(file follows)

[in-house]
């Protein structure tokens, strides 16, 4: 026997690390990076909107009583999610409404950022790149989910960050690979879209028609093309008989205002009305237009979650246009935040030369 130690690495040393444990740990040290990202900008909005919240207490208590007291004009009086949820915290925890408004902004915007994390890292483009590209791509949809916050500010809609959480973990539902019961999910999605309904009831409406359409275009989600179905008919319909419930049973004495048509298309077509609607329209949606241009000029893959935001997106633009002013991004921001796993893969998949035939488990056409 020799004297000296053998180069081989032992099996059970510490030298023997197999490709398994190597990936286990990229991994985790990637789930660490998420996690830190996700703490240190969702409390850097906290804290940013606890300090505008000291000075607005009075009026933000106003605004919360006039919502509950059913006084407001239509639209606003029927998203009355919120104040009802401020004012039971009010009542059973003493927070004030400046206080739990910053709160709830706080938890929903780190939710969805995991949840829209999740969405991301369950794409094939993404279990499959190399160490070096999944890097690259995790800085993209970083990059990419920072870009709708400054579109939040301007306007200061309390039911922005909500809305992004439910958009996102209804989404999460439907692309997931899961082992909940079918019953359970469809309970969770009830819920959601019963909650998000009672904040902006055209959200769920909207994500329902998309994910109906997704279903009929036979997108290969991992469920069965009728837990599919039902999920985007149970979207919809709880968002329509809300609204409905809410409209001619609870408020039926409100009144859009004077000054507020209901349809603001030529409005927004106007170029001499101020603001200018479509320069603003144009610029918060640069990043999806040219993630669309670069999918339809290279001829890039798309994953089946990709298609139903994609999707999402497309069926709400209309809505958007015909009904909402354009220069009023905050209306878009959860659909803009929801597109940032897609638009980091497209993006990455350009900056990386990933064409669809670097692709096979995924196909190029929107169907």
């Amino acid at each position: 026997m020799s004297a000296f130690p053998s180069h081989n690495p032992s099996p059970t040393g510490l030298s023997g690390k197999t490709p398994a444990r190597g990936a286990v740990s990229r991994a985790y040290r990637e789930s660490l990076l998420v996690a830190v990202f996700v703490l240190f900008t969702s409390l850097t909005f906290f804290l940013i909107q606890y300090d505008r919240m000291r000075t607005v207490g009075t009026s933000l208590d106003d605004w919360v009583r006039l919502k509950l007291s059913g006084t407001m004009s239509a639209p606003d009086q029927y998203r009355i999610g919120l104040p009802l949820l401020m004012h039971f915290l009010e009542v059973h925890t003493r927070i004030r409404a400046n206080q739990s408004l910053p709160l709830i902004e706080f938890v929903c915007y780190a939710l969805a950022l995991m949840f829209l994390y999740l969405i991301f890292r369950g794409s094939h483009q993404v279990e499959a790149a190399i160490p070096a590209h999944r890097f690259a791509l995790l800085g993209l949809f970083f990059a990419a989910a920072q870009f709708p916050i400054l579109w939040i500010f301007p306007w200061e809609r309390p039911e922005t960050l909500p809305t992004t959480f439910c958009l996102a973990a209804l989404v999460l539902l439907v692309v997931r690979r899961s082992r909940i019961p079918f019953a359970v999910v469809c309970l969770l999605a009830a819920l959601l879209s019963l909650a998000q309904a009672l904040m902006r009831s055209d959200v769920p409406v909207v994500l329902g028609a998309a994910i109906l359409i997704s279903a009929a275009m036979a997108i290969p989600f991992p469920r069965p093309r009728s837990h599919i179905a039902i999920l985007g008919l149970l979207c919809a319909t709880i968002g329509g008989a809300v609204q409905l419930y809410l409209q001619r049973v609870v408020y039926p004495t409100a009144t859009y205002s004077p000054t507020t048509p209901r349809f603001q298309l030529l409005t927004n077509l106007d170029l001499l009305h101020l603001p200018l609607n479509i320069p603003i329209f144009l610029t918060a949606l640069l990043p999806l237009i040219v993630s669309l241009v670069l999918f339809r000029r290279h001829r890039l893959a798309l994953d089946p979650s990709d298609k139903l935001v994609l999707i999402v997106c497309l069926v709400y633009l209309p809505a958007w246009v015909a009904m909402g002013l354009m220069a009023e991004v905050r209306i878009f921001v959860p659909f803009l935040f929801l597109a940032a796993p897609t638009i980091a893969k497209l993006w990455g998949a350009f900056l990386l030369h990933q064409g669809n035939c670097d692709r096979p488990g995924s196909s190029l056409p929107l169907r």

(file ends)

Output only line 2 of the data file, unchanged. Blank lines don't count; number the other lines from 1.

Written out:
């Protein structure tokens, strides 16, 4: 026997690390990076909107009583999610409404950022790149989910960050690979879209028609093309008989205002009305237009979650246009935040030369 130690690495040393444990740990040290990202900008909005919240207490208590007291004009009086949820915290925890408004902004915007994390890292483009590209791509949809916050500010809609959480973990539902019961999910999605309904009831409406359409275009989600179905008919319909419930049973004495048509298309077509609607329209949606241009000029893959935001997106633009002013991004921001796993893969998949035939488990056409 020799004297000296053998180069081989032992099996059970510490030298023997197999490709398994190597990936286990990229991994985790990637789930660490998420996690830190996700703490240190969702409390850097906290804290940013606890300090505008000291000075607005009075009026933000106003605004919360006039919502509950059913006084407001239509639209606003029927998203009355919120104040009802401020004012039971009010009542059973003493927070004030400046206080739990910053709160709830706080938890929903780190939710969805995991949840829209999740969405991301369950794409094939993404279990499959190399160490070096999944890097690259995790800085993209970083990059990419920072870009709708400054579109939040301007306007200061309390039911922005909500809305992004439910958009996102209804989404999460439907692309997931899961082992909940079918019953359970469809309970969770009830819920959601019963909650998000009672904040902006055209959200769920909207994500329902998309994910109906997704279903009929036979997108290969991992469920069965009728837990599919039902999920985007149970979207919809709880968002329509809300609204409905809410409209001619609870408020039926409100009144859009004077000054507020209901349809603001030529409005927004106007170029001499101020603001200018479509320069603003144009610029918060640069990043999806040219993630669309670069999918339809290279001829890039798309994953089946990709298609139903994609999707999402497309069926709400209309809505958007015909009904909402354009220069009023905050209306878009959860659909803009929801597109940032897609638009980091497209993006990455350009900056990386990933064409669809670097692709096979995924196909190029929107169907």